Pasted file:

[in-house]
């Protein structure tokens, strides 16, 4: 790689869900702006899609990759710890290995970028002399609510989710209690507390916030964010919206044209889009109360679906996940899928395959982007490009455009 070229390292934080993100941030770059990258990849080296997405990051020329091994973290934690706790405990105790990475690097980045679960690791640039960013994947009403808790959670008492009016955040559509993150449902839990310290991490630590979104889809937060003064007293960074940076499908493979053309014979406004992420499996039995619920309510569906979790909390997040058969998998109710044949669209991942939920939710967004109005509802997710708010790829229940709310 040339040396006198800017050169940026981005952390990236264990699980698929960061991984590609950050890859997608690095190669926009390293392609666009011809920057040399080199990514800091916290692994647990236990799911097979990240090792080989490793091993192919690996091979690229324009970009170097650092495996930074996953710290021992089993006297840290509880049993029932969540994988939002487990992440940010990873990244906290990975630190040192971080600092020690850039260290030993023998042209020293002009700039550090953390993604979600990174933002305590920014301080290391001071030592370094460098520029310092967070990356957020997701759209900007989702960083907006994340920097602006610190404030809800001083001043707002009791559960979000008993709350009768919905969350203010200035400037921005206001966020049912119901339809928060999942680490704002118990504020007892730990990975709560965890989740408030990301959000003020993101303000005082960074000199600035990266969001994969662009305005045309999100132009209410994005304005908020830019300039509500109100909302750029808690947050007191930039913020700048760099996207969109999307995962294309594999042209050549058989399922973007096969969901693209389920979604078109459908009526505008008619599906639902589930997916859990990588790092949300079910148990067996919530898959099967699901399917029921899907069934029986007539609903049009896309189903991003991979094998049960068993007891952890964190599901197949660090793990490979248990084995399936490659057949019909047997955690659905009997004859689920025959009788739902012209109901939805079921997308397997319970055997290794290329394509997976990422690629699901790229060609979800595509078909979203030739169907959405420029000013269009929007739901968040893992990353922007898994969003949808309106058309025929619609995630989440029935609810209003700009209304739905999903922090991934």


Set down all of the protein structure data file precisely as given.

[in-house]
């Protein structure tokens, strides 16, 4: 790689869900702006899609990759710890290995970028002399609510989710209690507390916030964010919206044209889009109360679906996940899928395959982007490009455009 070229390292934080993100941030770059990258990849080296997405990051020329091994973290934690706790405990105790990475690097980045679960690791640039960013994947009403808790959670008492009016955040559509993150449902839990310290991490630590979104889809937060003064007293960074940076499908493979053309014979406004992420499996039995619920309510569906979790909390997040058969998998109710044949669209991942939920939710967004109005509802997710708010790829229940709310 040339040396006198800017050169940026981005952390990236264990699980698929960061991984590609950050890859997608690095190669926009390293392609666009011809920057040399080199990514800091916290692994647990236990799911097979990240090792080989490793091993192919690996091979690229324009970009170097650092495996930074996953710290021992089993006297840290509880049993029932969540994988939002487990992440940010990873990244906290990975630190040192971080600092020690850039260290030993023998042209020293002009700039550090953390993604979600990174933002305590920014301080290391001071030592370094460098520029310092967070990356957020997701759209900007989702960083907006994340920097602006610190404030809800001083001043707002009791559960979000008993709350009768919905969350203010200035400037921005206001966020049912119901339809928060999942680490704002118990504020007892730990990975709560965890989740408030990301959000003020993101303000005082960074000199600035990266969001994969662009305005045309999100132009209410994005304005908020830019300039509500109100909302750029808690947050007191930039913020700048760099996207969109999307995962294309594999042209050549058989399922973007096969969901693209389920979604078109459908009526505008008619599906639902589930997916859990990588790092949300079910148990067996919530898959099967699901399917029921899907069934029986007539609903049009896309189903991003991979094998049960068993007891952890964190599901197949660090793990490979248990084995399936490659057949019909047997955690659905009997004859689920025959009788739902012209109901939805079921997308397997319970055997290794290329394509997976990422690629699901790229060609979800595509078909979203030739169907959405420029000013269009929007739901968040893992990353922007898994969003949808309106058309025929619609995630989440029935609810209003700009209304739905999903922090991934």